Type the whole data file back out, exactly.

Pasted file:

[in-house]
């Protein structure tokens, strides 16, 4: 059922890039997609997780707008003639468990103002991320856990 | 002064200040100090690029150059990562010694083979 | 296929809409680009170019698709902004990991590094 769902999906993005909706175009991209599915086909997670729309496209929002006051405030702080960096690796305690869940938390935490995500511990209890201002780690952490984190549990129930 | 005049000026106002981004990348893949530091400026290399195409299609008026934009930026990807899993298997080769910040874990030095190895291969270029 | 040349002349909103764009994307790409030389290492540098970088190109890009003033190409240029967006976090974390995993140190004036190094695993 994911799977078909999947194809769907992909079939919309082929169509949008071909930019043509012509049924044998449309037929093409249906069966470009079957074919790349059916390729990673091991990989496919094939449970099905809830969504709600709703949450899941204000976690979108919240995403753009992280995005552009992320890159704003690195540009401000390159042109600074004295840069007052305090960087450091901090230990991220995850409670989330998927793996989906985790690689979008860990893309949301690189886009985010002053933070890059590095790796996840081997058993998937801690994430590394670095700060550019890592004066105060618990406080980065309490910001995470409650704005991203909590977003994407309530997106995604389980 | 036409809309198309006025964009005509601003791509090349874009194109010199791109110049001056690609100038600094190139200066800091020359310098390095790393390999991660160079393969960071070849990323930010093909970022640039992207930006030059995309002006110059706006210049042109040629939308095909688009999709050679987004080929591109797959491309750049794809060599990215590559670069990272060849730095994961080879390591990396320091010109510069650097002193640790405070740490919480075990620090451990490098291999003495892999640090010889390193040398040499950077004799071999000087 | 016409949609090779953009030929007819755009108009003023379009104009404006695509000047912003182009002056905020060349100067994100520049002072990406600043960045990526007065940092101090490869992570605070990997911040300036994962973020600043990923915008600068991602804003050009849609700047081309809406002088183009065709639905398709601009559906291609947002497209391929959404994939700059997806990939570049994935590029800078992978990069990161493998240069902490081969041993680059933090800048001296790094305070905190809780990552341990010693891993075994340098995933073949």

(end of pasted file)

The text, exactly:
[in-house]
């Protein structure tokens, strides 16, 4: 059922890039997609997780707008003639468990103002991320856990 | 002064200040100090690029150059990562010694083979 | 296929809409680009170019698709902004990991590094 769902999906993005909706175009991209599915086909997670729309496209929002006051405030702080960096690796305690869940938390935490995500511990209890201002780690952490984190549990129930 | 005049000026106002981004990348893949530091400026290399195409299609008026934009930026990807899993298997080769910040874990030095190895291969270029 | 040349002349909103764009994307790409030389290492540098970088190109890009003033190409240029967006976090974390995993140190004036190094695993 994911799977078909999947194809769907992909079939919309082929169509949008071909930019043509012509049924044998449309037929093409249906069966470009079957074919790349059916390729990673091991990989496919094939449970099905809830969504709600709703949450899941204000976690979108919240995403753009992280995005552009992320890159704003690195540009401000390159042109600074004295840069007052305090960087450091901090230990991220995850409670989330998927793996989906985790690689979008860990893309949301690189886009985010002053933070890059590095790796996840081997058993998937801690994430590394670095700060550019890592004066105060618990406080980065309490910001995470409650704005991203909590977003994407309530997106995604389980 | 036409809309198309006025964009005509601003791509090349874009194109010199791109110049001056690609100038600094190139200066800091020359310098390095790393390999991660160079393969960071070849990323930010093909970022640039992207930006030059995309002006110059706006210049042109040629939308095909688009999709050679987004080929591109797959491309750049794809060599990215590559670069990272060849730095994961080879390591990396320091010109510069650097002193640790405070740490919480075990620090451990490098291999003495892999640090010889390193040398040499950077004799071999000087 | 016409949609090779953009030929007819755009108009003023379009104009404006695509000047912003182009002056905020060349100067994100520049002072990406600043960045990526007065940092101090490869992570605070990997911040300036994962973020600043990923915008600068991602804003050009849609700047081309809406002088183009065709639905398709601009559906291609947002497209391929959404994939700059997806990939570049994935590029800078992978990069990161493998240069902490081969041993680059933090800048001296790094305070905190809780990552341990010693891993075994340098995933073949």